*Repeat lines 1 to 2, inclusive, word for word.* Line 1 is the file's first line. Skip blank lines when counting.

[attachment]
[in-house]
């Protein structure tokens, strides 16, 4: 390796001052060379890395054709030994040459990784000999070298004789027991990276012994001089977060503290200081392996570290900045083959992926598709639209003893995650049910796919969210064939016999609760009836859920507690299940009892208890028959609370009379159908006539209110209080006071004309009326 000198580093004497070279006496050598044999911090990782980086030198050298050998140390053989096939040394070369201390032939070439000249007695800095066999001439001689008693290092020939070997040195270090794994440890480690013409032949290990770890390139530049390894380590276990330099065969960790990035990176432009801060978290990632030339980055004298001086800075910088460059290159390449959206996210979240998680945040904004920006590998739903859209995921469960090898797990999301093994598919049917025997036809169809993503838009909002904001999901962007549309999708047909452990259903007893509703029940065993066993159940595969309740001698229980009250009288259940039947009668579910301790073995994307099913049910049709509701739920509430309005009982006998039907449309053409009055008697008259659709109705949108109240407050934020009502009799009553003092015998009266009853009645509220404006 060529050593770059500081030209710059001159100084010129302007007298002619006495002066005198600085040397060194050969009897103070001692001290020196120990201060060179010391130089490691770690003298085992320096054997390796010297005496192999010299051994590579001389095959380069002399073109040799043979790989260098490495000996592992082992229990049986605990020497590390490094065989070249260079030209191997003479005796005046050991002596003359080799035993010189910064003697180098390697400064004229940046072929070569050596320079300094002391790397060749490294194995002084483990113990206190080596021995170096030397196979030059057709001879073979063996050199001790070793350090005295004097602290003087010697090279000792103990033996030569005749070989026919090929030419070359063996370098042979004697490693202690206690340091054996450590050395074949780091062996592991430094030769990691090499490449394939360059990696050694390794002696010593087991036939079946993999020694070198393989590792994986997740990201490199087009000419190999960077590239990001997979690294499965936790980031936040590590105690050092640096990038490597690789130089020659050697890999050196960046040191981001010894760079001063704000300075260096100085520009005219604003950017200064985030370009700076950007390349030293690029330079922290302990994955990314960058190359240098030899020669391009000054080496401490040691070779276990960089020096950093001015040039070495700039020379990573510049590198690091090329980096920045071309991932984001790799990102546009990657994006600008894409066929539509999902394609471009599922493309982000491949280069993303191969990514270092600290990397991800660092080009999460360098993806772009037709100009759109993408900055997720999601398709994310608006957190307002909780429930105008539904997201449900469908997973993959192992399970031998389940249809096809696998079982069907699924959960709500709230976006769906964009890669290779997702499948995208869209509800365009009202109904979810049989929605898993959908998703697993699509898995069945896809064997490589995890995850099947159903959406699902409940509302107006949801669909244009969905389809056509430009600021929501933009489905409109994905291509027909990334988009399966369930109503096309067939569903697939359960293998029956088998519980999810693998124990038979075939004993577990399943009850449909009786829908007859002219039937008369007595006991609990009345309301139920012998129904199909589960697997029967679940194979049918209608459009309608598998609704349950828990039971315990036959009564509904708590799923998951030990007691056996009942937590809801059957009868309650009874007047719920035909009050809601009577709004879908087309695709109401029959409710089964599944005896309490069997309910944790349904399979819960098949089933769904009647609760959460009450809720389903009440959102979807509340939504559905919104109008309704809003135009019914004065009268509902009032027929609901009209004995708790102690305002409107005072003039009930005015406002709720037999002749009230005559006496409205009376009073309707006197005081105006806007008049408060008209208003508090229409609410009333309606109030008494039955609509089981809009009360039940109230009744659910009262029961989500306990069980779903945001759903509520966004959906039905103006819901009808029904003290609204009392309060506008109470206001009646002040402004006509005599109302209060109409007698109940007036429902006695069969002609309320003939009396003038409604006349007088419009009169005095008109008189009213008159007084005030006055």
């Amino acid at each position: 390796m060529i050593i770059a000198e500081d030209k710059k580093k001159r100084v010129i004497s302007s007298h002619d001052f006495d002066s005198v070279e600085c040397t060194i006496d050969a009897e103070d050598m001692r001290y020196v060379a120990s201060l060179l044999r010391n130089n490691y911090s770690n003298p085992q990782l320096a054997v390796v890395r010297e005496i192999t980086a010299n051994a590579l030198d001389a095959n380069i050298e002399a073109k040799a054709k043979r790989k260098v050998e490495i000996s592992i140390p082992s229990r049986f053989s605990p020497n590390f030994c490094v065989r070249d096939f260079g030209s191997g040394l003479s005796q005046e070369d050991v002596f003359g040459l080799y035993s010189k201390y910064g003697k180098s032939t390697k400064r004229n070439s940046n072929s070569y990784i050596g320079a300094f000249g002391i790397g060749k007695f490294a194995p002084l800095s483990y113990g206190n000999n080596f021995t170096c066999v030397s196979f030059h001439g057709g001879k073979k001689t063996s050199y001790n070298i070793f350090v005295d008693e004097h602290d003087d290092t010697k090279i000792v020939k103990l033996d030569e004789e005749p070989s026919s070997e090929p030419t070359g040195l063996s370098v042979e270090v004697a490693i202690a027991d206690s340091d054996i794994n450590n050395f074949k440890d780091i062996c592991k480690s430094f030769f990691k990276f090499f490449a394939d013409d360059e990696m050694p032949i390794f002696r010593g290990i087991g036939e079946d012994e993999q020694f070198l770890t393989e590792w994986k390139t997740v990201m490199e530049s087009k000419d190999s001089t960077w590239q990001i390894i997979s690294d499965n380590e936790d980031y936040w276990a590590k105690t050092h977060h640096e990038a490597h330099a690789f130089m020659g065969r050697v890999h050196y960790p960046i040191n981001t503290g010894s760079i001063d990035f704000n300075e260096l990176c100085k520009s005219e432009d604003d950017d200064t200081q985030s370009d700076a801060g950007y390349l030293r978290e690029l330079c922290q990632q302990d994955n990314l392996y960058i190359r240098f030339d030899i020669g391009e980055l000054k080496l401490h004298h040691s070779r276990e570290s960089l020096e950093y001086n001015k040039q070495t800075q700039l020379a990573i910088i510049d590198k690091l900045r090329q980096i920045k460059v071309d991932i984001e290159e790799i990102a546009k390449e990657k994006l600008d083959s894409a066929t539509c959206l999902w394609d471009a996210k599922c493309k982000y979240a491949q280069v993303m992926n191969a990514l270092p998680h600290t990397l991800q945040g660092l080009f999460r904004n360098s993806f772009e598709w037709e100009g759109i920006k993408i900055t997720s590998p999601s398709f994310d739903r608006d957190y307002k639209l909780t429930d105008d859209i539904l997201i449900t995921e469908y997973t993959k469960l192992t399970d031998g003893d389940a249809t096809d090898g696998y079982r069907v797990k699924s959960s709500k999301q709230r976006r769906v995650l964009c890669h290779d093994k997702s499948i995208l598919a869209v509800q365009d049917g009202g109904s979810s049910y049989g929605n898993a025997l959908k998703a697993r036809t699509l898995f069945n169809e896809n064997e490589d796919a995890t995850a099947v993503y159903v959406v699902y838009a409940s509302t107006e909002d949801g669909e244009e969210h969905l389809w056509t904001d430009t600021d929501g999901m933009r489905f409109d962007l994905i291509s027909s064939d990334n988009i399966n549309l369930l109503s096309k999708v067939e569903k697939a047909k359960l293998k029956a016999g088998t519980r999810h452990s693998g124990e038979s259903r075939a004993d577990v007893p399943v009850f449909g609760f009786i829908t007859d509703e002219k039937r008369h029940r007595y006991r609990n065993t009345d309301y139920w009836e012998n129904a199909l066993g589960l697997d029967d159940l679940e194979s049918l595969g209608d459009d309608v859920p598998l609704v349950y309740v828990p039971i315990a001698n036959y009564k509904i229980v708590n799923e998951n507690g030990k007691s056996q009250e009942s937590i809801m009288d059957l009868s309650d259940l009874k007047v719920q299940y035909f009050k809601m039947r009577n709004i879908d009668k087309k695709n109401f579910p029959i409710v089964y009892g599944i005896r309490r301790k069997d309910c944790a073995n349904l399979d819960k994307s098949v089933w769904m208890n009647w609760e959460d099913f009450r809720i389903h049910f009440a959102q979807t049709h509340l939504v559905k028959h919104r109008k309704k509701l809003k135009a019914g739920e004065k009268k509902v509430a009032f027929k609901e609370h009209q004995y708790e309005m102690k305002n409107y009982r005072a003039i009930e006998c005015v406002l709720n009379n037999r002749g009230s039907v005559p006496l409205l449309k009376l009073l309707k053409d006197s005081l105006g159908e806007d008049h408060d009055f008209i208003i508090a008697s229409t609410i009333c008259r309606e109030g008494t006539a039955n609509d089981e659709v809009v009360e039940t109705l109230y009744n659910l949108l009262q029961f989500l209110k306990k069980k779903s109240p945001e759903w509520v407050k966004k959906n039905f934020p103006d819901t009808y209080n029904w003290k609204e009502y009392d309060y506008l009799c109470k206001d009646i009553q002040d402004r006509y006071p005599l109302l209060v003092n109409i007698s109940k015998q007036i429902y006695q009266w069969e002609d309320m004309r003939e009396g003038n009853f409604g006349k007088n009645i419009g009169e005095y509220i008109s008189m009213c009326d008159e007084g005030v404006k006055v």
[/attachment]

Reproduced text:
[in-house]
């Protein structure tokens, strides 16, 4: 390796001052060379890395054709030994040459990784000999070298004789027991990276012994001089977060503290200081392996570290900045083959992926598709639209003893995650049910796919969210064939016999609760009836859920507690299940009892208890028959609370009379159908006539209110209080006071004309009326 000198580093004497070279006496050598044999911090990782980086030198050298050998140390053989096939040394070369201390032939070439000249007695800095066999001439001689008693290092020939070997040195270090794994440890480690013409032949290990770890390139530049390894380590276990330099065969960790990035990176432009801060978290990632030339980055004298001086800075910088460059290159390449959206996210979240998680945040904004920006590998739903859209995921469960090898797990999301093994598919049917025997036809169809993503838009909002904001999901962007549309999708047909452990259903007893509703029940065993066993159940595969309740001698229980009250009288259940039947009668579910301790073995994307099913049910049709509701739920509430309005009982006998039907449309053409009055008697008259659709109705949108109240407050934020009502009799009553003092015998009266009853009645509220404006 060529050593770059500081030209710059001159100084010129302007007298002619006495002066005198600085040397060194050969009897103070001692001290020196120990201060060179010391130089490691770690003298085992320096054997390796010297005496192999010299051994590579001389095959380069002399073109040799043979790989260098490495000996592992082992229990049986605990020497590390490094065989070249260079030209191997003479005796005046050991002596003359080799035993010189910064003697180098390697400064004229940046072929070569050596320079300094002391790397060749490294194995002084483990113990206190080596021995170096030397196979030059057709001879073979063996050199001790070793350090005295004097602290003087010697090279000792103990033996030569005749070989026919090929030419070359063996370098042979004697490693202690206690340091054996450590050395074949780091062996592991430094030769990691090499490449394939360059990696050694390794002696010593087991036939079946993999020694070198393989590792994986997740990201490199087009000419190999960077590239990001997979690294499965936790980031936040590590105690050092640096990038490597690789130089020659050697890999050196960046040191981001010894760079001063704000300075260096100085520009005219604003950017200064985030370009700076950007390349030293690029330079922290302990994955990314960058190359240098030899020669391009000054080496401490040691070779276990960089020096950093001015040039070495700039020379990573510049590198690091090329980096920045071309991932984001790799990102546009990657994006600008894409066929539509999902394609471009599922493309982000491949280069993303191969990514270092600290990397991800660092080009999460360098993806772009037709100009759109993408900055997720999601398709994310608006957190307002909780429930105008539904997201449900469908997973993959192992399970031998389940249809096809696998079982069907699924959960709500709230976006769906964009890669290779997702499948995208869209509800365009009202109904979810049989929605898993959908998703697993699509898995069945896809064997490589995890995850099947159903959406699902409940509302107006949801669909244009969905389809056509430009600021929501933009489905409109994905291509027909990334988009399966369930109503096309067939569903697939359960293998029956088998519980999810693998124990038979075939004993577990399943009850449909009786829908007859002219039937008369007595006991609990009345309301139920012998129904199909589960697997029967679940194979049918209608459009309608598998609704349950828990039971315990036959009564509904708590799923998951030990007691056996009942937590809801059957009868309650009874007047719920035909009050809601009577709004879908087309695709109401029959409710089964599944005896309490069997309910944790349904399979819960098949089933769904009647609760959460009450809720389903009440959102979807509340939504559905919104109008309704809003135009019914004065009268509902009032027929609901009209004995708790102690305002409107005072003039009930005015406002709720037999002749009230005559006496409205009376009073309707006197005081105006806007008049408060008209208003508090229409609410009333309606109030008494039955609509089981809009009360039940109230009744659910009262029961989500306990069980779903945001759903509520966004959906039905103006819901009808029904003290609204009392309060506008109470206001009646002040402004006509005599109302209060109409007698109940007036429902006695069969002609309320003939009396003038409604006349007088419009009169005095008109008189009213008159007084005030006055």